"The catalyst for change has, and will always be, the will of the people. On the issue of offshore oil exploration in one of the world's most unique marine environments, the unwavering engagement of Belizeans, the Belize Coalition to Save Our Natural Heritage members and the global community has been the constant factor that has brought us to this point in our democracy, " said Oceana's Vice President in Belize, Janelle Chanona. "Once enacted, this legislation would signal Prime Minister Barrow's administration's recognition that the quality of our lives directly depends on the integrity of natural resources and that the livelihoods of the tens of thousands of Belizeans who depend on the reef are not disposable. This legislation will also make Belize a leader in protecting corals and safeguarding coastal and marine ecosystems—actions that will hopefully prompt similar actions around the world."
 
A WWF assessment published in June this year showed the Belize Barrier Reef to be under threat from offshore oil drilling and damaging coastal construction. While the ban on offshore oil activity would be significant progress, urgent action to strengthen mangrove regulation and limit the sale of public land in the World Heritage site is also needed.
 
Reef-related tourism and fisheries support around 190,000 people in Belize. The annual economic contribution of reef-related tourism, fisheries and scientific research is estimated to be around 15 per cent of Belize's gross domestic product (GDP).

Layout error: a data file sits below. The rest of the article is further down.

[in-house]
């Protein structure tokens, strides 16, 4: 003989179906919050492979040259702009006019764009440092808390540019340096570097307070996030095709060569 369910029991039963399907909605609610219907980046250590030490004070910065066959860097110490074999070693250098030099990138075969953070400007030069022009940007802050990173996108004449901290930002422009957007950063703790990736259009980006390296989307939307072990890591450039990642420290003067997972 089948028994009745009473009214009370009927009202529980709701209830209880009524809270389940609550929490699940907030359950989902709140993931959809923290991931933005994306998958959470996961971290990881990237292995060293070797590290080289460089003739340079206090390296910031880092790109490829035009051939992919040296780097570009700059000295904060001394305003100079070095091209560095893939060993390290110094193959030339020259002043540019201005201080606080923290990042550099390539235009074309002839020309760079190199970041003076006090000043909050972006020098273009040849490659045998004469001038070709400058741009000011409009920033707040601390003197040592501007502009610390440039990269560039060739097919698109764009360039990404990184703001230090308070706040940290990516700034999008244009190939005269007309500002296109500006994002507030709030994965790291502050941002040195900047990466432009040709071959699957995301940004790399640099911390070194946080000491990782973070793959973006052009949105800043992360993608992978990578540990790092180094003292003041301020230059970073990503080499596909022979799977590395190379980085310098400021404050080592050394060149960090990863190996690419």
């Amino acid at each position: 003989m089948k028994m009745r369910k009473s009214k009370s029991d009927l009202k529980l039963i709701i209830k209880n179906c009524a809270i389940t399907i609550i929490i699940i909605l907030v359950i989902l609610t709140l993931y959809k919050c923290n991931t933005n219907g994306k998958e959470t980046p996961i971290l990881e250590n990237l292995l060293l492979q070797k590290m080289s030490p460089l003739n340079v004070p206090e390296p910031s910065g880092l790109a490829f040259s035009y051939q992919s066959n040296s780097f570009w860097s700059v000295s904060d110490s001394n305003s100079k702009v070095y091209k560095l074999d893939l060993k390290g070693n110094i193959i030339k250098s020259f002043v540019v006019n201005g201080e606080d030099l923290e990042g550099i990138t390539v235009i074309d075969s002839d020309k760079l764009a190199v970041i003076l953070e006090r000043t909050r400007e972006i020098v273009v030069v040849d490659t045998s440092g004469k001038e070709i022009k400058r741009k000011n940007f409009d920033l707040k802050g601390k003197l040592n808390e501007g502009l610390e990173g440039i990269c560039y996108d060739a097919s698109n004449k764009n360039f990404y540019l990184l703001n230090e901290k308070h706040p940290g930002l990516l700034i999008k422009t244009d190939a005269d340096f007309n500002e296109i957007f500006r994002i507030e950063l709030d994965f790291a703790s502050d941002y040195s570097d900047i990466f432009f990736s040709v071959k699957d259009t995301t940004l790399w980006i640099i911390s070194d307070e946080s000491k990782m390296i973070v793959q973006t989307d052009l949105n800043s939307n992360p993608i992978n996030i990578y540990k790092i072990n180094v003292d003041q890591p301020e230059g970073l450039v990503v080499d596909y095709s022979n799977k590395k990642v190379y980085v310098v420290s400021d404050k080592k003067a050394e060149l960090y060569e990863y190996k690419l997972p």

For 30 years WWF has been working to conserve Belize's unique biodiversity, tackling its greatest threats while improving the lives of vulnerable communities, as part of its integral scope in the Mesoamerican Reef System. 
 
Like the Belize Barrier Reef, nearly half of natural World Heritage sites worldwide are threatened by industrial pressures, putting the livelihoods and well-being of communities who depend on them at risk and threatening their long-term viability. WWF's campaign, Together Saving Our Shared Heritage, is working to strengthen the implementation of the World Heritage Convention and reinforce the OECD guidelines that protect these sites. To date, over 400,000 people have expressed their support for the protection of the Belize World Heritage site through the campaign.
 
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Notes to Editors:
WWF photos and videos for use along with copyright information are available for download here.
Oceana photos and videos for use along with copyright information are available for download  here.
The WWF report Protecting People through Nature on the importance of natural World Heritage sites to communities and wildlife and the threats they face is available here.